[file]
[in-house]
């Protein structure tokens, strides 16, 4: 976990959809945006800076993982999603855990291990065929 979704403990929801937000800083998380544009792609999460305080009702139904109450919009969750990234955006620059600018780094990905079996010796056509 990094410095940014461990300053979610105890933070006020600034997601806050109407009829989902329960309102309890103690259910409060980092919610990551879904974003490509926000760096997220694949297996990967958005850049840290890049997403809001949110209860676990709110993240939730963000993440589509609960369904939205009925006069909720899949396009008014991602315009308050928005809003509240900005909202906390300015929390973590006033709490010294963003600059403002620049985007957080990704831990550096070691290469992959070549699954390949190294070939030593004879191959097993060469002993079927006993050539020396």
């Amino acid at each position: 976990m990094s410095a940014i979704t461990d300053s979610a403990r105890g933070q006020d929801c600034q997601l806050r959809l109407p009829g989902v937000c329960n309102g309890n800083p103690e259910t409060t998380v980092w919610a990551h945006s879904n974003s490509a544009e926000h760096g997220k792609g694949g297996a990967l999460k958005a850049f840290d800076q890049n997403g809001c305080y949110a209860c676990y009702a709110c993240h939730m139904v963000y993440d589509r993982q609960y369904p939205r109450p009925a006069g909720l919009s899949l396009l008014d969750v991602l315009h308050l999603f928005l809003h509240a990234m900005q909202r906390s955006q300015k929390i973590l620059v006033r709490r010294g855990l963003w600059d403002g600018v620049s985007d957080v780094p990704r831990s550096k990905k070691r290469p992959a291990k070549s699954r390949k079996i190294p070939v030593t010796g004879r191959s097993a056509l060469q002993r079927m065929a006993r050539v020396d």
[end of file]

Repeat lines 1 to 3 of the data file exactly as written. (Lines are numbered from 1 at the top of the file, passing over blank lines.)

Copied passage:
[in-house]
């Protein structure tokens, strides 16, 4: 976990959809945006800076993982999603855990291990065929 979704403990929801937000800083998380544009792609999460305080009702139904109450919009969750990234955006620059600018780094990905079996010796056509 990094410095940014461990300053979610105890933070006020600034997601806050109407009829989902329960309102309890103690259910409060980092919610990551879904974003490509926000760096997220694949297996990967958005850049840290890049997403809001949110209860676990709110993240939730963000993440589509609960369904939205009925006069909720899949396009008014991602315009308050928005809003509240900005909202906390300015929390973590006033709490010294963003600059403002620049985007957080990704831990550096070691290469992959070549699954390949190294070939030593004879191959097993060469002993079927006993050539020396």
């Amino acid at each position: 976990m990094s410095a940014i979704t461990d300053s979610a403990r105890g933070q006020d929801c600034q997601l806050r959809l109407p009829g989902v937000c329960n309102g309890n800083p103690e259910t409060t998380v980092w919610a990551h945006s879904n974003s490509a544009e926000h760096g997220k792609g694949g297996a990967l999460k958005a850049f840290d800076q890049n997403g809001c305080y949110a209860c676990y009702a709110c993240h939730m139904v963000y993440d589509r993982q609960y369904p939205r109450p009925a006069g909720l919009s899949l396009l008014d969750v991602l315009h308050l999603f928005l809003h509240a990234m900005q909202r906390s955006q300015k929390i973590l620059v006033r709490r010294g855990l963003w600059d403002g600018v620049s985007d957080v780094p990704r831990s550096k990905k070691r290469p992959a291990k070549s699954r390949k079996i190294p070939v030593t010796g004879r191959s097993a056509l060469q002993r079927m065929a006993r050539v020396d």